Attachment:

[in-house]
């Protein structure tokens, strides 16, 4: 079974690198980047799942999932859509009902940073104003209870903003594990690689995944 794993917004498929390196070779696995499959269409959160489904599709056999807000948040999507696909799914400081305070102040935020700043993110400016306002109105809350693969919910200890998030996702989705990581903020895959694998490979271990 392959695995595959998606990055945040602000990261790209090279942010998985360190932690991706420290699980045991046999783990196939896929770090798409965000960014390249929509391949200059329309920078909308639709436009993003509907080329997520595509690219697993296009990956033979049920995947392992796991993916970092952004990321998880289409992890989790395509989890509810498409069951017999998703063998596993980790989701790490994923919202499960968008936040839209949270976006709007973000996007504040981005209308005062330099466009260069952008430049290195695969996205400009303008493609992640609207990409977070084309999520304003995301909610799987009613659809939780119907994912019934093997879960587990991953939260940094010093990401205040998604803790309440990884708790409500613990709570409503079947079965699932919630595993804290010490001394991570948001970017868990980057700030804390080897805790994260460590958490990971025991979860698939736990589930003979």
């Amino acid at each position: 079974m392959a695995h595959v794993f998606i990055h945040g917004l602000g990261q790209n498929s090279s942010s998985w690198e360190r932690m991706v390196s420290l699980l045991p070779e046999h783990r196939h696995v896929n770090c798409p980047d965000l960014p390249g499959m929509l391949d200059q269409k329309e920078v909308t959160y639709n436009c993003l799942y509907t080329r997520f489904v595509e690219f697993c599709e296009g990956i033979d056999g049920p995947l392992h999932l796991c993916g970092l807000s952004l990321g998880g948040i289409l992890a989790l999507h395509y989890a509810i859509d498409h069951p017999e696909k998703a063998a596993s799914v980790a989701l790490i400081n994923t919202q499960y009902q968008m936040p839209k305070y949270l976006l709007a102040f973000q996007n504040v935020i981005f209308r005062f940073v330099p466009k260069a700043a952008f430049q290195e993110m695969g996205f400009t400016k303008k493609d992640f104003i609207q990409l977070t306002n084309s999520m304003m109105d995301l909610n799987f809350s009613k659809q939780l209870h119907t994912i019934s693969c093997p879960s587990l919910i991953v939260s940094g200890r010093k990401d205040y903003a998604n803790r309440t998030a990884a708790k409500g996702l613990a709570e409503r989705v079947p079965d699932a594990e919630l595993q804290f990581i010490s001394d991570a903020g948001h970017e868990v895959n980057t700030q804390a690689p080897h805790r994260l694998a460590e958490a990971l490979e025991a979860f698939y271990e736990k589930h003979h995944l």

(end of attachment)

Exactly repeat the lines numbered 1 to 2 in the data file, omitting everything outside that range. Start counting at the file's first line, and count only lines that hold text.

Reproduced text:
[in-house]
């Protein structure tokens, strides 16, 4: 079974690198980047799942999932859509009902940073104003209870903003594990690689995944 794993917004498929390196070779696995499959269409959160489904599709056999807000948040999507696909799914400081305070102040935020700043993110400016306002109105809350693969919910200890998030996702989705990581903020895959694998490979271990 392959695995595959998606990055945040602000990261790209090279942010998985360190932690991706420290699980045991046999783990196939896929770090798409965000960014390249929509391949200059329309920078909308639709436009993003509907080329997520595509690219697993296009990956033979049920995947392992796991993916970092952004990321998880289409992890989790395509989890509810498409069951017999998703063998596993980790989701790490994923919202499960968008936040839209949270976006709007973000996007504040981005209308005062330099466009260069952008430049290195695969996205400009303008493609992640609207990409977070084309999520304003995301909610799987009613659809939780119907994912019934093997879960587990991953939260940094010093990401205040998604803790309440990884708790409500613990709570409503079947079965699932919630595993804290010490001394991570948001970017868990980057700030804390080897805790994260460590958490990971025991979860698939736990589930003979």